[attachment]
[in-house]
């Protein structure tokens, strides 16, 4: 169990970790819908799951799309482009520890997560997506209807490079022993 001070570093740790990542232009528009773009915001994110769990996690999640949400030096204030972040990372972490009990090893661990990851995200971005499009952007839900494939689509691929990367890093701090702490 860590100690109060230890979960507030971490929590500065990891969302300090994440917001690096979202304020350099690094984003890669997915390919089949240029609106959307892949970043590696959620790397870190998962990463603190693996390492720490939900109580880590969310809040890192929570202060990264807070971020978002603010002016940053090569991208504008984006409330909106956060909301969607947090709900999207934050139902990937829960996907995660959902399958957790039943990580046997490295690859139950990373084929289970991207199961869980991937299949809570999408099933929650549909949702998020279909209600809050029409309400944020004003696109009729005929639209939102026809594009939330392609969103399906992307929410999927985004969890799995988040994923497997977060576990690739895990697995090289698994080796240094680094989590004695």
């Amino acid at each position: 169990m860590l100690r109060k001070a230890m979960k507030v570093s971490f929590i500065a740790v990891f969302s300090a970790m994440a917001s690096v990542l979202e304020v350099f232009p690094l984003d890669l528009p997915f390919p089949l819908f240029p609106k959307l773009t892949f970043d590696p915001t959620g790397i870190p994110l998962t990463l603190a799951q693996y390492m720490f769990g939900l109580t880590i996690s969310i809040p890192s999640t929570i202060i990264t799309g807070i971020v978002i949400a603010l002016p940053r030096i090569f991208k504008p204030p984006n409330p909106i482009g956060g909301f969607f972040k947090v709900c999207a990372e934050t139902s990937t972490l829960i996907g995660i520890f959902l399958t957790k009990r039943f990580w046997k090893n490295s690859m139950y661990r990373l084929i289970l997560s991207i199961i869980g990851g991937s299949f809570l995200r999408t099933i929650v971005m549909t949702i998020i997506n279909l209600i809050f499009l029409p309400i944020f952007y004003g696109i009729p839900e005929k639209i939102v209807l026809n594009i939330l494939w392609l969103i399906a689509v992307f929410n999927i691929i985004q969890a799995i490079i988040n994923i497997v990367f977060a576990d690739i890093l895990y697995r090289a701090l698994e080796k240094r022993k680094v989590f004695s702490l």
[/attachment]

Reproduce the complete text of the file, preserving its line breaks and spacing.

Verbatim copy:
[in-house]
């Protein structure tokens, strides 16, 4: 169990970790819908799951799309482009520890997560997506209807490079022993 001070570093740790990542232009528009773009915001994110769990996690999640949400030096204030972040990372972490009990090893661990990851995200971005499009952007839900494939689509691929990367890093701090702490 860590100690109060230890979960507030971490929590500065990891969302300090994440917001690096979202304020350099690094984003890669997915390919089949240029609106959307892949970043590696959620790397870190998962990463603190693996390492720490939900109580880590969310809040890192929570202060990264807070971020978002603010002016940053090569991208504008984006409330909106956060909301969607947090709900999207934050139902990937829960996907995660959902399958957790039943990580046997490295690859139950990373084929289970991207199961869980991937299949809570999408099933929650549909949702998020279909209600809050029409309400944020004003696109009729005929639209939102026809594009939330392609969103399906992307929410999927985004969890799995988040994923497997977060576990690739895990697995090289698994080796240094680094989590004695």
């Amino acid at each position: 169990m860590l100690r109060k001070a230890m979960k507030v570093s971490f929590i500065a740790v990891f969302s300090a970790m994440a917001s690096v990542l979202e304020v350099f232009p690094l984003d890669l528009p997915f390919p089949l819908f240029p609106k959307l773009t892949f970043d590696p915001t959620g790397i870190p994110l998962t990463l603190a799951q693996y390492m720490f769990g939900l109580t880590i996690s969310i809040p890192s999640t929570i202060i990264t799309g807070i971020v978002i949400a603010l002016p940053r030096i090569f991208k504008p204030p984006n409330p909106i482009g956060g909301f969607f972040k947090v709900c999207a990372e934050t139902s990937t972490l829960i996907g995660i520890f959902l399958t957790k009990r039943f990580w046997k090893n490295s690859m139950y661990r990373l084929i289970l997560s991207i199961i869980g990851g991937s299949f809570l995200r999408t099933i929650v971005m549909t949702i998020i997506n279909l209600i809050f499009l029409p309400i944020f952007y004003g696109i009729p839900e005929k639209i939102v209807l026809n594009i939330l494939w392609l969103i399906a689509v992307f929410n999927i691929i985004q969890a799995i490079i988040n994923i497997v990367f977060a576990d690739i890093l895990y697995r090289a701090l698994e080796k240094r022993k680094v989590f004695s702490l």